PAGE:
“The jam session is integral in the history of jazz and jazz-education. For over a hundred years this has been the training ground for young musicians to share ideas. The jam session brings out the competitive nature in us but also serves as the social backdrop. Musicians understand that a key part of their development in jazz is to understand the jam session codes of conduct. If a jazz musician can survive the night, playing different tunes in strange keys, difficult tempos, interacting sometimes with virtual strangers, they belong to an elite club that speaks a language that only jazz musicians understand. This experience is impossible to replicate in the structure of a classroom; there are too many variables. It only works in a club, in front of an audience, in a respected jazz venue that serves as a musical beacon. In an ideal setting, both experienced musicians and young musicians mingle socially and musically. Detroit offers the combination of a thriving professional scene and many colleges and high schools. It is critical in a young jazz musician’s training to receive a “bandstand education”. People give Charlie Parker credit for creating bebop, but all of the insiders know that even though he had the initial seed, it was a group project, refined at jam sessions like Minton’s Playhouse in Harlem. At Minton’s Dizzy Gillespie, Bud Powell, Kenny Clarke and others all experimented to create the music that jazz musicians revere.”


Part of the crowd on any day will be overly dressed young musicians milling about and sharing their youthful enthusiasm with the rest of us. These student artists from our universities and high schools continue to impress with early day performances on the big stages.

After their performances they generally don’t go home with their proud parents. They become part of the knowledgeable crowd and enjoy this festival of jazz,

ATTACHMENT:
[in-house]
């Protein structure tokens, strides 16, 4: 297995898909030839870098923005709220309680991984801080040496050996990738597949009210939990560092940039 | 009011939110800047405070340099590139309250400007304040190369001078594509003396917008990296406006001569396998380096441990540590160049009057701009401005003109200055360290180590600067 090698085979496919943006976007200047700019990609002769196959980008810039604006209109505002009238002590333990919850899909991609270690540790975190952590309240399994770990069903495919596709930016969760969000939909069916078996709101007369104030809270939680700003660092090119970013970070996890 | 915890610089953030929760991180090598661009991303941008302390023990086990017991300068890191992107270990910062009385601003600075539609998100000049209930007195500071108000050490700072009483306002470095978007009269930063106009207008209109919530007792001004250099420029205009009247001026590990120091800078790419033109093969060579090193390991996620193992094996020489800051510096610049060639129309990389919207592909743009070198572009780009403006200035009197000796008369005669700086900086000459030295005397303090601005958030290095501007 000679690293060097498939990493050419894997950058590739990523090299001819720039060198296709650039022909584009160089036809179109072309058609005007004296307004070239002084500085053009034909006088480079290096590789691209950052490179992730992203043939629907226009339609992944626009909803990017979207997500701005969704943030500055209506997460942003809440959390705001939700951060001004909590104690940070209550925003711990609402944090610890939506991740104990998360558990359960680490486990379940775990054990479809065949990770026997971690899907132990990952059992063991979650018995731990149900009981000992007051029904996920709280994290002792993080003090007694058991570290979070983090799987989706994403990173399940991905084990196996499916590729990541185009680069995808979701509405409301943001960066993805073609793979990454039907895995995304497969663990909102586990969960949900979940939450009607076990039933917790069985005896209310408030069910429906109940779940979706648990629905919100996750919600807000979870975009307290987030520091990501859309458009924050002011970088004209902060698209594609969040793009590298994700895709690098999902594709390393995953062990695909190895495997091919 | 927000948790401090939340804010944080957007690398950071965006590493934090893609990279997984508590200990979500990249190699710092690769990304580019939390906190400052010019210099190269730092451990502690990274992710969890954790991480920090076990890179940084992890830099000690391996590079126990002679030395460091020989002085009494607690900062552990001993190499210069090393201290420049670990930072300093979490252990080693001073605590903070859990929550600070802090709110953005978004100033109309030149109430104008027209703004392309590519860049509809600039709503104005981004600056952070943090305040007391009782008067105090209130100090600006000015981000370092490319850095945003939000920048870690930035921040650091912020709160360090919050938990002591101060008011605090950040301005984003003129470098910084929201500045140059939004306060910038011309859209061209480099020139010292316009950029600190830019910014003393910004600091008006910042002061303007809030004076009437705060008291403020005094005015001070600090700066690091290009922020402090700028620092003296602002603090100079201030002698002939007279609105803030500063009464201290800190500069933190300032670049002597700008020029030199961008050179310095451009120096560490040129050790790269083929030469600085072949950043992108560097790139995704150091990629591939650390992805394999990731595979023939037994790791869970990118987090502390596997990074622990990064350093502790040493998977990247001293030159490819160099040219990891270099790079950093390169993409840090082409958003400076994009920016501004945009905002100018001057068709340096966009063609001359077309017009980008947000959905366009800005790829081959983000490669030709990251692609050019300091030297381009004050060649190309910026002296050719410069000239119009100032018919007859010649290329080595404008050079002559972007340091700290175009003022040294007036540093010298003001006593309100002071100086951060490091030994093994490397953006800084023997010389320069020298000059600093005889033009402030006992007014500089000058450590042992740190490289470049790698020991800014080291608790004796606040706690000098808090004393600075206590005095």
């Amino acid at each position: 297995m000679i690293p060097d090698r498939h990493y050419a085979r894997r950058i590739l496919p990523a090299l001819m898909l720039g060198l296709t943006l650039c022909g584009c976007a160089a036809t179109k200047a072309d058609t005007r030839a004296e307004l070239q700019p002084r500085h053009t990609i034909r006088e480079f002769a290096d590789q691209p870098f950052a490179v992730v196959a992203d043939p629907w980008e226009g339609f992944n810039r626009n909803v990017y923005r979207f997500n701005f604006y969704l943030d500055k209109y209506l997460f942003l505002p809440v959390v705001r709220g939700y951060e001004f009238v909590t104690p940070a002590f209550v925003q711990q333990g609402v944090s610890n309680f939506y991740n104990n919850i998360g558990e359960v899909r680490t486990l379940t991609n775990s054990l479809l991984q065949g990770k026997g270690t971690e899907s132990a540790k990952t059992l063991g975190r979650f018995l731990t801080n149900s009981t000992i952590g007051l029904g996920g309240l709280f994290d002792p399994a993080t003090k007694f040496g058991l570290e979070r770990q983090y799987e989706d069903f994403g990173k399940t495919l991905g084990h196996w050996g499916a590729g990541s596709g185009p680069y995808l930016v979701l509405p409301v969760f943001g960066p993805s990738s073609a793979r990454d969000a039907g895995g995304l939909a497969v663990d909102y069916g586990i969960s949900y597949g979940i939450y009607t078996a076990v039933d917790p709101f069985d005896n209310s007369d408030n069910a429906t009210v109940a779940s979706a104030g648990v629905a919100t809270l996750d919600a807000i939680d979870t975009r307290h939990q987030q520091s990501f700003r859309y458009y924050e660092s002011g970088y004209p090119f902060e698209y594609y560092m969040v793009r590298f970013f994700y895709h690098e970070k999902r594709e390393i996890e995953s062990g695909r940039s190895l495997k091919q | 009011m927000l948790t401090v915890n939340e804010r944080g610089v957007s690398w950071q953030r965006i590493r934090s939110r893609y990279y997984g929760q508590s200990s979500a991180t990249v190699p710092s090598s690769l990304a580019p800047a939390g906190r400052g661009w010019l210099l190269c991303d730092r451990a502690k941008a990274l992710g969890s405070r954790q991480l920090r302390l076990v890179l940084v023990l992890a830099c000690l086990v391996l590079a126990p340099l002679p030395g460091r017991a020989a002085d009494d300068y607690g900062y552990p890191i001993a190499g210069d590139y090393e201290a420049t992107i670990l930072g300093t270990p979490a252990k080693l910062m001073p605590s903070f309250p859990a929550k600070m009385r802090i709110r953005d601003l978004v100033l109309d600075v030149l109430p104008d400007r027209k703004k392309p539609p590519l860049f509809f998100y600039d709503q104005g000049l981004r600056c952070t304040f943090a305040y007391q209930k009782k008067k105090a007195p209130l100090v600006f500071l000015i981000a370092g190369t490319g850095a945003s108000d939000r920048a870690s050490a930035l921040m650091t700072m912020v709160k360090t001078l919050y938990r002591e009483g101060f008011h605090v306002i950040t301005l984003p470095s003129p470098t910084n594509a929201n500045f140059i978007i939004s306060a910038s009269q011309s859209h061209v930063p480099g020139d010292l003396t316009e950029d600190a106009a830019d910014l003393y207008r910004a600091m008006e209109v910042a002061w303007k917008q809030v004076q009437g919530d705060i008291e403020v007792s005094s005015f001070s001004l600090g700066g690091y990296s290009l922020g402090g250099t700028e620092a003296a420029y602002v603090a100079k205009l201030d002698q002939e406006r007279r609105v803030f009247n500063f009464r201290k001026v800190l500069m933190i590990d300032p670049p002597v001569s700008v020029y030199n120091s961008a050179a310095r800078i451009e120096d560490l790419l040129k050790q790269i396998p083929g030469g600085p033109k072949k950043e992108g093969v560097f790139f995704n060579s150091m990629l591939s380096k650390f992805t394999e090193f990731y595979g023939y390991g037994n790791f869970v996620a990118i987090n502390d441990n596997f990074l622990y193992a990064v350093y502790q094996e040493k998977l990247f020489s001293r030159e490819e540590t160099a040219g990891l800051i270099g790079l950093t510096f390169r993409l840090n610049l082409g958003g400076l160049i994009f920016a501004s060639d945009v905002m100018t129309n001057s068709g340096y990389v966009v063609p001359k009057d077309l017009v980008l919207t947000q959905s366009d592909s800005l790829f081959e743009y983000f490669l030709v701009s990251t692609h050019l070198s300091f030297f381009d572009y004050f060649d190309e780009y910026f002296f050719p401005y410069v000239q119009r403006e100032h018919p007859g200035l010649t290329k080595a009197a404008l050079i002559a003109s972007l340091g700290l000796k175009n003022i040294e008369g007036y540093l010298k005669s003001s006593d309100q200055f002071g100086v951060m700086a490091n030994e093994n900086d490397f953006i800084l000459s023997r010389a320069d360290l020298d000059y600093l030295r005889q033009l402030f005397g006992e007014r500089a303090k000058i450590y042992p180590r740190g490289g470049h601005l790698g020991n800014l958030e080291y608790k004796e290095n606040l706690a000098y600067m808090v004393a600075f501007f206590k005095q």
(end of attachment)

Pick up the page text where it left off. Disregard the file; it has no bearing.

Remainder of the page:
There is always more to be learned, so thanks to all whose who will now begin planning  next year’s festival.

John Osler


September 13,  14


Shahida has that warmth in her voice that puts all your troubles to rest. This will allow you to concentrate on the stories that she has selected to tell us this week.

September 15, 16


Emmett Cohen is a not to be missed talent. He is a jazz pianist and composer and  has emerged as one of his generation’s pivotal figures in music.  Downbeat observed that his “nimble touch, measured stride and warm harmonic vocabulary indicate he’s above any convoluted technical showmanship.”  In the same spirit, Cohen himself has noted that playing jazz is “about communicating the deepest level of humanity and individuality; it’s essentially about connections,” both among musicians and with audiences.  Possessing a fluid technique, an innovative tonal palette, and an expansive repertoire, Cohen plays with the command of a seasoned veteran and the passion of an artist fully devoted to his medium.His signature professional undertaking is the “Masters Legacy Series,” a celebratory set of recordings and interviews honoring legendary jazz musicians.

#MarkStryker #DirtyDog #DiegoRivera #DetroitJazzFestival #RodneyWhitaker #Jazz #Music #DetroitJazz #DirtyDogJazzCafé #JudyAdams #JazzinDetroit #JAZZMUSIC #GretchenValade #musicDirtyDogJazzCafe